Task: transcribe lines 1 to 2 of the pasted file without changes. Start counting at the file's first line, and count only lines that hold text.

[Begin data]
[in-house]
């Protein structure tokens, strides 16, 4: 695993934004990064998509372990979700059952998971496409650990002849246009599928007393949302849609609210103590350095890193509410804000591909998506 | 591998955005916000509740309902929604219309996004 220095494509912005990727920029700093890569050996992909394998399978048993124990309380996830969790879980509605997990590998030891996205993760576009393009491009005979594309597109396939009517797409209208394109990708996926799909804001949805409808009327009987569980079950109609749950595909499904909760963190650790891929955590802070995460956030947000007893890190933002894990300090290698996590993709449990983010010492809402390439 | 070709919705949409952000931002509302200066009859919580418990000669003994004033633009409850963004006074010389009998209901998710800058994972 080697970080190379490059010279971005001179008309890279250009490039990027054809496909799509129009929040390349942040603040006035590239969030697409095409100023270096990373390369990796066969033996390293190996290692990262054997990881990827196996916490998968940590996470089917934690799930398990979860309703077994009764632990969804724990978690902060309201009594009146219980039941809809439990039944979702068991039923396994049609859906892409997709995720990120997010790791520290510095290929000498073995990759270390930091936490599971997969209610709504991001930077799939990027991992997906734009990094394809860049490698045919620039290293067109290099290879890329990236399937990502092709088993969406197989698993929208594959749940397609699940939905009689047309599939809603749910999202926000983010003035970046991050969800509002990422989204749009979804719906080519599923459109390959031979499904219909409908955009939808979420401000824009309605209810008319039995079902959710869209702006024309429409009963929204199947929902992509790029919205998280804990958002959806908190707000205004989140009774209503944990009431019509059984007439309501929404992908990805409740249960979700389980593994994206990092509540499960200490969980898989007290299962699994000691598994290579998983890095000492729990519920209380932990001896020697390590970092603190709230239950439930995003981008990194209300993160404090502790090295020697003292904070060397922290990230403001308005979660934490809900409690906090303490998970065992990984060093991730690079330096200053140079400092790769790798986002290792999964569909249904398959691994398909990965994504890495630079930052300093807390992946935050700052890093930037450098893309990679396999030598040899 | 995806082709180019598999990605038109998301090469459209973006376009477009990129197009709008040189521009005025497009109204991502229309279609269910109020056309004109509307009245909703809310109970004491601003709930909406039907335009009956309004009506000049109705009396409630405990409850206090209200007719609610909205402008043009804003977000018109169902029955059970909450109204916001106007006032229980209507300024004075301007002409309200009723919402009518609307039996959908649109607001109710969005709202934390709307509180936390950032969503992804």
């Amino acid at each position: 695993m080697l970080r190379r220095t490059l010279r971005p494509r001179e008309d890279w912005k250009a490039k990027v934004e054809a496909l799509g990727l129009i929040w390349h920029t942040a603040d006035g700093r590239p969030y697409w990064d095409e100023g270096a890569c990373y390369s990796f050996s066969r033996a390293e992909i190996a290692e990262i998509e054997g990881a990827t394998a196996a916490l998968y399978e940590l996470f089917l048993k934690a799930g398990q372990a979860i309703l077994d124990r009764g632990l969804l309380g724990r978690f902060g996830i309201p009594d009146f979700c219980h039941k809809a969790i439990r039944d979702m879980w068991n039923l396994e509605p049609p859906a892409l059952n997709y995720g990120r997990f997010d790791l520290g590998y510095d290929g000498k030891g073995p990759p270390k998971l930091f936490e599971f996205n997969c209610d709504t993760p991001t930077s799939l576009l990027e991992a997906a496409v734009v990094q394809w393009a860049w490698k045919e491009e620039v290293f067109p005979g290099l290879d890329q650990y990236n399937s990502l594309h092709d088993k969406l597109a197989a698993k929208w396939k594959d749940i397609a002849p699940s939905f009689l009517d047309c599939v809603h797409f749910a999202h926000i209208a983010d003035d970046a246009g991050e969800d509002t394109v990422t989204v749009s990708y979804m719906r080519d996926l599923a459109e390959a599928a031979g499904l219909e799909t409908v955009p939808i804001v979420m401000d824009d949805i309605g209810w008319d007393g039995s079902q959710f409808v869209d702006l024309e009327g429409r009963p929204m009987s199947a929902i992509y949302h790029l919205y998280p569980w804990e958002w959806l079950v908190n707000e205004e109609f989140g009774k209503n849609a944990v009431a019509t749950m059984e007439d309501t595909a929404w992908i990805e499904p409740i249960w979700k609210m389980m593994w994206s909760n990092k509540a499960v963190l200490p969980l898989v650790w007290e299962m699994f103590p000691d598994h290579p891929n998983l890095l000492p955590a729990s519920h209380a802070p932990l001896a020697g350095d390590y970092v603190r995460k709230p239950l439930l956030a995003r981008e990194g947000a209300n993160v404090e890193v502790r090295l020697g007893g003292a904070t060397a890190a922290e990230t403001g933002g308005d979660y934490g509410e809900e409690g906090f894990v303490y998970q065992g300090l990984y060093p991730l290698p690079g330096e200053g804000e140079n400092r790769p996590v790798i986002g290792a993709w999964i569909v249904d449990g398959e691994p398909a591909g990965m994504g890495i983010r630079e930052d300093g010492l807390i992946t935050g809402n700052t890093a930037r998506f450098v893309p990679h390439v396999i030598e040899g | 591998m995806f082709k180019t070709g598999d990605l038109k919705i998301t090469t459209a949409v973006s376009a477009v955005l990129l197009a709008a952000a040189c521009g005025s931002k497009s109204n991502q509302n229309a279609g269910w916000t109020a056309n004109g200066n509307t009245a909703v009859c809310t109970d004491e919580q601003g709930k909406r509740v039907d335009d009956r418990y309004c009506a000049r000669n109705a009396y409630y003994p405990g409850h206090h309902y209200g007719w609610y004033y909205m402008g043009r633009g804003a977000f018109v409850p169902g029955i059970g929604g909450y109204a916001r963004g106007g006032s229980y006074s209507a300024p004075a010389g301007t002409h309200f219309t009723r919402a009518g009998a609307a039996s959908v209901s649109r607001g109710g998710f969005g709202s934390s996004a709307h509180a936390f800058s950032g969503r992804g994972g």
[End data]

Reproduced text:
[in-house]
């Protein structure tokens, strides 16, 4: 695993934004990064998509372990979700059952998971496409650990002849246009599928007393949302849609609210103590350095890193509410804000591909998506 | 591998955005916000509740309902929604219309996004 220095494509912005990727920029700093890569050996992909394998399978048993124990309380996830969790879980509605997990590998030891996205993760576009393009491009005979594309597109396939009517797409209208394109990708996926799909804001949805409808009327009987569980079950109609749950595909499904909760963190650790891929955590802070995460956030947000007893890190933002894990300090290698996590993709449990983010010492809402390439 | 070709919705949409952000931002509302200066009859919580418990000669003994004033633009409850963004006074010389009998209901998710800058994972 080697970080190379490059010279971005001179008309890279250009490039990027054809496909799509129009929040390349942040603040006035590239969030697409095409100023270096990373390369990796066969033996390293190996290692990262054997990881990827196996916490998968940590996470089917934690799930398990979860309703077994009764632990969804724990978690902060309201009594009146219980039941809809439990039944979702068991039923396994049609859906892409997709995720990120997010790791520290510095290929000498073995990759270390930091936490599971997969209610709504991001930077799939990027991992997906734009990094394809860049490698045919620039290293067109290099290879890329990236399937990502092709088993969406197989698993929208594959749940397609699940939905009689047309599939809603749910999202926000983010003035970046991050969800509002990422989204749009979804719906080519599923459109390959031979499904219909409908955009939808979420401000824009309605209810008319039995079902959710869209702006024309429409009963929204199947929902992509790029919205998280804990958002959806908190707000205004989140009774209503944990009431019509059984007439309501929404992908990805409740249960979700389980593994994206990092509540499960200490969980898989007290299962699994000691598994290579998983890095000492729990519920209380932990001896020697390590970092603190709230239950439930995003981008990194209300993160404090502790090295020697003292904070060397922290990230403001308005979660934490809900409690906090303490998970065992990984060093991730690079330096200053140079400092790769790798986002290792999964569909249904398959691994398909990965994504890495630079930052300093807390992946935050700052890093930037450098893309990679396999030598040899 | 995806082709180019598999990605038109998301090469459209973006376009477009990129197009709008040189521009005025497009109204991502229309279609269910109020056309004109509307009245909703809310109970004491601003709930909406039907335009009956309004009506000049109705009396409630405990409850206090209200007719609610909205402008043009804003977000018109169902029955059970909450109204916001106007006032229980209507300024004075301007002409309200009723919402009518609307039996959908649109607001109710969005709202934390709307509180936390950032969503992804």